Rangana Herath: I have a lot of admiration for Ravindra Jadeja
Sri Lanka's left-arm spin great Rangana Herath dips into coaching waters to assist England Lions at MIG Cricket Club, Bandra; expresses his admiration for India's Ravindra Jadeja
One year into his international retirement and Sri Lankan left-arm spinner Rangana Herath is already in demand to coach England Lions. The world's highest left-arm spin wicket-taker (433 in 93 Tests) is in the city for a short coaching stint, organised by Global Cricket School. Taking time out during the lunch break of their practice session, the former Sri Lankan spinner spoke to mid-day on Friday at the MIG Cricket Club in Bandra on his life post retirement, his active interest in his banking career and his admiration for Ravindra Jadeja.
Edited excerpts from the interview.
What attracted you to coaching?
I have retired for almost a year now. I did my Level II and Level III coaching [courses] and I realised that I have to give something back to my country and this lovely game. I thought working with spinners—in Sri Lanka or outside—is a privilege and a good opportunity for me.
Will you be coaching full-time?
Coaching is not the main target, but I want to stay connected with the game. At the same time, I have been working with Sampath Bank in Sri Lanka for almost 20 years now. I can't be a full-time coach because I have to spend time at the bank as well. Hopefully, I can manage both. The Sri Lankan people have a lot of respect [for cricketers]. I have a great relationship with them [customers], bank management and the staff.
Who are the left-arm spinners that excite you?
Keshav Maharaj [of South Africa] and Ravindra Jadeja are doing well as left-arm spinners at the moment. They are important for their teams.
Are teams obsessed with wrist spinners?
It is important to have the [right] combination. Wrist spinners are more in demand because a lot of coaches and team managements think they are a wicket-taking options. Most of the wrist spinners are around in the shorter format game. They might bowl a few bad balls, but they still threaten to take wickets. At the same time, if you have finger spinners with good accuracy, you can have a good combination.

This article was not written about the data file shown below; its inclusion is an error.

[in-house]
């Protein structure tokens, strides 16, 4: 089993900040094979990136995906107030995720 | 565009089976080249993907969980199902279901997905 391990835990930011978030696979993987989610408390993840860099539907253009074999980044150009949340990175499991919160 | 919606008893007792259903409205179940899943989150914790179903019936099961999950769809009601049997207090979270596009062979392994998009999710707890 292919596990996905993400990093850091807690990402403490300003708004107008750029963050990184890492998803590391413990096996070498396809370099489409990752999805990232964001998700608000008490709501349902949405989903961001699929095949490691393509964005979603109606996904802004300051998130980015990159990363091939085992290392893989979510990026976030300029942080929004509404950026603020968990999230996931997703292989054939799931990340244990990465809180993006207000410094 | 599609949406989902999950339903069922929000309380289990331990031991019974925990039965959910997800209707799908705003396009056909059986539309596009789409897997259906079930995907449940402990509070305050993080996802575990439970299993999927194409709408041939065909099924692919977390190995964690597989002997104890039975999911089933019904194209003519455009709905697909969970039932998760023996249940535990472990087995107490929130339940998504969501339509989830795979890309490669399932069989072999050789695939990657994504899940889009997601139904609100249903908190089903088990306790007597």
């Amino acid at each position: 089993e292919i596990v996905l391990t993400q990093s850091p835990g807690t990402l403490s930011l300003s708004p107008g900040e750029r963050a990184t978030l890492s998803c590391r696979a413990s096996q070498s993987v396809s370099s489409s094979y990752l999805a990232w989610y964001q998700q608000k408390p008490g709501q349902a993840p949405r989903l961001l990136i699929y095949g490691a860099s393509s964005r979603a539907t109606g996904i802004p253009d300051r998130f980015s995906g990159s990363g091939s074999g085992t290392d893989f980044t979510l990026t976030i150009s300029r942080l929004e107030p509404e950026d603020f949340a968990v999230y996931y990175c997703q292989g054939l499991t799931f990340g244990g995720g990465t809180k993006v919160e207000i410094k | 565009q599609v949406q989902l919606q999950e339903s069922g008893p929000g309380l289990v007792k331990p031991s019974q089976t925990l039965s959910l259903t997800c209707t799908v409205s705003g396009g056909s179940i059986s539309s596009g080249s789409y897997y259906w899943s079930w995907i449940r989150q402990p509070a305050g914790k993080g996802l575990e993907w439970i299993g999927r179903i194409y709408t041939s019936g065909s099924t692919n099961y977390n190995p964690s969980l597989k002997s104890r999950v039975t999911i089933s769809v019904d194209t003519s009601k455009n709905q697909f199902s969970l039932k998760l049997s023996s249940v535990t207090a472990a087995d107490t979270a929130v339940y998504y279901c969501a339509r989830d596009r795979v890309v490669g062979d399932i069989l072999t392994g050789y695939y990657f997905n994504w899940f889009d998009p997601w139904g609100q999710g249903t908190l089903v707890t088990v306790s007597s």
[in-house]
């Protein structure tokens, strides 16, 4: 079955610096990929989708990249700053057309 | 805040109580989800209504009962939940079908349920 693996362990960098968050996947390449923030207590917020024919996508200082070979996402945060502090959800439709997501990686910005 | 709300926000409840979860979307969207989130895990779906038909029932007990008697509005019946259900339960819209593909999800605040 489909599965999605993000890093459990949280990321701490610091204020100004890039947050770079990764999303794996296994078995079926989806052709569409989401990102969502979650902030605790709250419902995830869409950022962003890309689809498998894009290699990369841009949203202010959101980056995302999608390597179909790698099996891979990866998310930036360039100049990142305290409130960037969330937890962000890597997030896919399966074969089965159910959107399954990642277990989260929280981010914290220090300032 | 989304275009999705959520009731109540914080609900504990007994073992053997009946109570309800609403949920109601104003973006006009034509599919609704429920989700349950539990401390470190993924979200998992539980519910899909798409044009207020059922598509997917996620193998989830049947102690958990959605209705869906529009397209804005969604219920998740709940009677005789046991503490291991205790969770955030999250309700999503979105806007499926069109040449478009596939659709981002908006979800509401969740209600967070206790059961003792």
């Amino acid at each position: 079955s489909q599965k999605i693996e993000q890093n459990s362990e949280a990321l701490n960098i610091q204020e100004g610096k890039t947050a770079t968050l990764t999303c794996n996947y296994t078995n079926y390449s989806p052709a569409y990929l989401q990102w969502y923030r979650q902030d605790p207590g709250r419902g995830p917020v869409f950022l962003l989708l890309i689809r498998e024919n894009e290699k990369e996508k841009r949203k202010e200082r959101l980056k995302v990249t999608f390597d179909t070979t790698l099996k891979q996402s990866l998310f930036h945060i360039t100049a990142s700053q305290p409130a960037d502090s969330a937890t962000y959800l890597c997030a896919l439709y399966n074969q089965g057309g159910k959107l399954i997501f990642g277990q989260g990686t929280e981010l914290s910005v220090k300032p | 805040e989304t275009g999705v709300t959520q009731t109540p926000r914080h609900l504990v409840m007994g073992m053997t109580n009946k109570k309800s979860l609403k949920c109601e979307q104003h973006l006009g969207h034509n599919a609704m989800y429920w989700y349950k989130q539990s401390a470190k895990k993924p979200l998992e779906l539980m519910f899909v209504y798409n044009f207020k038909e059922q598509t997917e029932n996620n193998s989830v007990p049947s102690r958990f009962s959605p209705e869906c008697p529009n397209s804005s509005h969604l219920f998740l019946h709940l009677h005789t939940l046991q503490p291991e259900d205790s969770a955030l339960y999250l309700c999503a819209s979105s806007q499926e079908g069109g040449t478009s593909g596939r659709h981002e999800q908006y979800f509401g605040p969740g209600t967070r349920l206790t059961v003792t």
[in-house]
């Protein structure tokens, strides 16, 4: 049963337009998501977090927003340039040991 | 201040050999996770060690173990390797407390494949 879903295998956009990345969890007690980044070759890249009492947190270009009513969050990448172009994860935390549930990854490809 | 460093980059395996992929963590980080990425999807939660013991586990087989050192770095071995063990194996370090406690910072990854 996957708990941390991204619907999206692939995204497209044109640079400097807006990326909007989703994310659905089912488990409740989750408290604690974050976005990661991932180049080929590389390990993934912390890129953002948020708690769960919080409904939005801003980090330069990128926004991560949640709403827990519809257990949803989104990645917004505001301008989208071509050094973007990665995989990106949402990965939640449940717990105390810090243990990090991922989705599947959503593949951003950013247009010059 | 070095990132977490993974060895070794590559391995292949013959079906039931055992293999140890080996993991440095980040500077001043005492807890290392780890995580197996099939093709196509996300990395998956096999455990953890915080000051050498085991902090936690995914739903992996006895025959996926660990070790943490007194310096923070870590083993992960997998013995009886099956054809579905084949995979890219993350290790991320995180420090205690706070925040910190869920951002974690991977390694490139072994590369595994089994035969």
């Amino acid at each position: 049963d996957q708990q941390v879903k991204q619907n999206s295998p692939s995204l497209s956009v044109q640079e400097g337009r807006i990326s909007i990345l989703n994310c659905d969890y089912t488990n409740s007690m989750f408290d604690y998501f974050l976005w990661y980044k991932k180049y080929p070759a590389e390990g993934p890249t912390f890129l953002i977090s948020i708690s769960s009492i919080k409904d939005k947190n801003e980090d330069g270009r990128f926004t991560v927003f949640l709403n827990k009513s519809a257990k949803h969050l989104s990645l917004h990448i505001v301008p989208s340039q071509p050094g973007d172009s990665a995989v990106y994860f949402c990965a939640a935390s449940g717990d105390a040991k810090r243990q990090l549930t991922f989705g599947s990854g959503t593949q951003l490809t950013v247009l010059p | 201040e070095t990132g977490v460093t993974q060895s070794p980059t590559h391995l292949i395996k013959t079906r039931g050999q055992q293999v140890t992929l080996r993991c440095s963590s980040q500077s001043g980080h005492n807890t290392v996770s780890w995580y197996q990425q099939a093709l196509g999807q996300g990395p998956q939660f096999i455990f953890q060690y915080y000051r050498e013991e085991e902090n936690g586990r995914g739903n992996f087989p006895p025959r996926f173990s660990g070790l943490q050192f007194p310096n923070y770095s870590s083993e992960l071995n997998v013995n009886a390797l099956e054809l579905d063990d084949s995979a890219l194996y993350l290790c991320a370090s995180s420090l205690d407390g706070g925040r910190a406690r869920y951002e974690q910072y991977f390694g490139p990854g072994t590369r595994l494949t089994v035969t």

What shall a left-arm spinner do in such a scenario?
When it comes to the longer format, I believe that left-arm spinners have more chances of playing especially in the sub-continent. When you go to countries like Australia or even South Africa for that matter, you cannot expect the conditions to be like in the sub-continent. If a spinner is smart, he can capitalise. Those who are smart have long careers.
What more should Jadeja do to be an automatic choice in the XI?
It depends on the combination. When you are playing in the sub-continent, he might get a chance. But when you are playing outside India, it is not easy to bring that combination [of two spinners]. At some stage, maybe [Ravichandran] Ashwin is playing or Kuldeep Yadav is bowling. It depends on the situation and conditions. If you consider his batting and fielding, he is one of the fittest guys in the team. I have a lot of admiration for Jadeja.
You had to wait for four years to get a chance after your first three Tests...
Till 2009, I was in and out. I was in the Sri Lanka 'A' team and in the national squad. Sometimes I would never get a chance, so it was a bit of a worry. But I always believed in myself. I would always count myself lucky to play for my country at the age of 21 [in 1999]. At that time, I realised, if you can play once, you can obviously play again. My coaches, parents, family, friends and my bank gave me that motivation and support. When you become a successful cricketer, there are a lot of people behind it.
As a person, you need to be honest. That's the number one thing. You need to be a hard worker if you want to achieve your target. The other thing that I have noticed is that some people try to stay in their comfort zone. As a sportsperson if you can challenge yourself and come out of your comfort zone, I am sure you will go an extra yard. You have to be patient as a spinner and as a sportsperson. It will take some time, but you will eventually get there.
Super mentor Hanumant Singh remembered on his death anniversary
Hanumant (right) with England batsman Eoin Morgan and former England captain Graham Gooch (centre) during a World Cricket Academy camp at CCI in 2005
Rangana Herath helping young English cricketers improve their technique on Friday coincided with Hanumant Singh's 13th death anniversary. The departed cricketer was remembered by some members of the cricket fraternity. "Chhotu, as we called Hanumant, was a cricket person through and through. I can't think of a better cricket conversationalist than Chhotu," Bishan Singh Bedi said on Twitter. Meanwhile, Sachin Bajaj, whose camps Hanumant taught at, like the Herath one, recalled: "He [Hanumant] helped many overseas players like Alastair Cook, Andrew Strauss, Graeme Swann and Eoin Morgan at such camps. He always carried a photograph of Sunil Gavaskar to show them how still a batsman's head should be."
Still 'banking' on a job
Rangana Herath is an unlikeliest modern-age cricketer one can encounter as he remains dedicated to his workplace—Sampath Bank—with whom he has been associated with for over two decades now.
Herath, 41, the bank's marketing head, says that he has never neglected his work despite cricket commitments. When asked how does he combine work and cricket, he says, "If you think it is difficult, then you will find it harder to manage things. Whenever I was not with the national team or my club, I would go to my bank and work."
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